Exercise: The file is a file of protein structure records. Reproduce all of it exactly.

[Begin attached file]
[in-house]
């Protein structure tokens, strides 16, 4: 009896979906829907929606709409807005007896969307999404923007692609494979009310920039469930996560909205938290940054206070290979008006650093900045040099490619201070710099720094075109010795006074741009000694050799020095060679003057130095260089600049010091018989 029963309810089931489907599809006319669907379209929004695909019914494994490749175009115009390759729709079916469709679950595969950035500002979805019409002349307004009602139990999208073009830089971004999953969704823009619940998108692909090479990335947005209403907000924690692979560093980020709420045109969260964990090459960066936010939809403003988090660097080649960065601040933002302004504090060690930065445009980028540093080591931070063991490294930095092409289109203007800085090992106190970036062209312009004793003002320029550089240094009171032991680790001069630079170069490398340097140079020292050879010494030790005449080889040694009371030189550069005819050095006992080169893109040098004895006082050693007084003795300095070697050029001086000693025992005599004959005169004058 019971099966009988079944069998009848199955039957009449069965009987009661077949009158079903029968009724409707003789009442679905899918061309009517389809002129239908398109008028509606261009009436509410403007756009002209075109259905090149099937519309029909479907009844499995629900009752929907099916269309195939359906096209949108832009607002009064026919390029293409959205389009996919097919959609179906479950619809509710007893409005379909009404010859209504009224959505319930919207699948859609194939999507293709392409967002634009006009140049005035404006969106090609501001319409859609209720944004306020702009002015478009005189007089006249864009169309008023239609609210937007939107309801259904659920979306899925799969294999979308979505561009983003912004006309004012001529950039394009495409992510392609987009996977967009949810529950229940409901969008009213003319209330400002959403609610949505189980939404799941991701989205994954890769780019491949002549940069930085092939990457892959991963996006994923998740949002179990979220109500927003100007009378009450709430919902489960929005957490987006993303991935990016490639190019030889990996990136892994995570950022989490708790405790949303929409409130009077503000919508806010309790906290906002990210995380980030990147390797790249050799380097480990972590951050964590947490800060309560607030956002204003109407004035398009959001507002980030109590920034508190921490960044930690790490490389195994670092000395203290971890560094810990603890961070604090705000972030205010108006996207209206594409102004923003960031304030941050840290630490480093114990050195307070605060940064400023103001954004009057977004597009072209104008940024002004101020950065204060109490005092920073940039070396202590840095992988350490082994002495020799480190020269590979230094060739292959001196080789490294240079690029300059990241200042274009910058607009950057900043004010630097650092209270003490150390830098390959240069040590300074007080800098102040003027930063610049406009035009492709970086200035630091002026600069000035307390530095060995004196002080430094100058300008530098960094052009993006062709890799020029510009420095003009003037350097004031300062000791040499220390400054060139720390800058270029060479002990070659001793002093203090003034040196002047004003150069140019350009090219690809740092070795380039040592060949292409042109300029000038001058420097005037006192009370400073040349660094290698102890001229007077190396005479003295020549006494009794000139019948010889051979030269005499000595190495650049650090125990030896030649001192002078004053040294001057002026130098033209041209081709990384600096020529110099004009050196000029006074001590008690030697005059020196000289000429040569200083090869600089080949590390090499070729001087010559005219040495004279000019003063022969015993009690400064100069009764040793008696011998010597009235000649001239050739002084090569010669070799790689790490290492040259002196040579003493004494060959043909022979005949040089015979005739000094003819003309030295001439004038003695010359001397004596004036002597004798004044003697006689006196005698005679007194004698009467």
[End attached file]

[in-house]
């Protein structure tokens, strides 16, 4: 009896979906829907929606709409807005007896969307999404923007692609494979009310920039469930996560909205938290940054206070290979008006650093900045040099490619201070710099720094075109010795006074741009000694050799020095060679003057130095260089600049010091018989 029963309810089931489907599809006319669907379209929004695909019914494994490749175009115009390759729709079916469709679950595969950035500002979805019409002349307004009602139990999208073009830089971004999953969704823009619940998108692909090479990335947005209403907000924690692979560093980020709420045109969260964990090459960066936010939809403003988090660097080649960065601040933002302004504090060690930065445009980028540093080591931070063991490294930095092409289109203007800085090992106190970036062209312009004793003002320029550089240094009171032991680790001069630079170069490398340097140079020292050879010494030790005449080889040694009371030189550069005819050095006992080169893109040098004895006082050693007084003795300095070697050029001086000693025992005599004959005169004058 019971099966009988079944069998009848199955039957009449069965009987009661077949009158079903029968009724409707003789009442679905899918061309009517389809002129239908398109008028509606261009009436509410403007756009002209075109259905090149099937519309029909479907009844499995629900009752929907099916269309195939359906096209949108832009607002009064026919390029293409959205389009996919097919959609179906479950619809509710007893409005379909009404010859209504009224959505319930919207699948859609194939999507293709392409967002634009006009140049005035404006969106090609501001319409859609209720944004306020702009002015478009005189007089006249864009169309008023239609609210937007939107309801259904659920979306899925799969294999979308979505561009983003912004006309004012001529950039394009495409992510392609987009996977967009949810529950229940409901969008009213003319209330400002959403609610949505189980939404799941991701989205994954890769780019491949002549940069930085092939990457892959991963996006994923998740949002179990979220109500927003100007009378009450709430919902489960929005957490987006993303991935990016490639190019030889990996990136892994995570950022989490708790405790949303929409409130009077503000919508806010309790906290906002990210995380980030990147390797790249050799380097480990972590951050964590947490800060309560607030956002204003109407004035398009959001507002980030109590920034508190921490960044930690790490490389195994670092000395203290971890560094810990603890961070604090705000972030205010108006996207209206594409102004923003960031304030941050840290630490480093114990050195307070605060940064400023103001954004009057977004597009072209104008940024002004101020950065204060109490005092920073940039070396202590840095992988350490082994002495020799480190020269590979230094060739292959001196080789490294240079690029300059990241200042274009910058607009950057900043004010630097650092209270003490150390830098390959240069040590300074007080800098102040003027930063610049406009035009492709970086200035630091002026600069000035307390530095060995004196002080430094100058300008530098960094052009993006062709890799020029510009420095003009003037350097004031300062000791040499220390400054060139720390800058270029060479002990070659001793002093203090003034040196002047004003150069140019350009090219690809740092070795380039040592060949292409042109300029000038001058420097005037006192009370400073040349660094290698102890001229007077190396005479003295020549006494009794000139019948010889051979030269005499000595190495650049650090125990030896030649001192002078004053040294001057002026130098033209041209081709990384600096020529110099004009050196000029006074001590008690030697005059020196000289000429040569200083090869600089080949590390090499070729001087010559005219040495004279000019003063022969015993009690400064100069009764040793008696011998010597009235000649001239050739002084090569010669070799790689790490290492040259002196040579003493004494060959043909022979005949040089015979005739000094003819003309030295001439004038003695010359001397004596004036002597004798004044003697006689006196005698005679007194004698009467």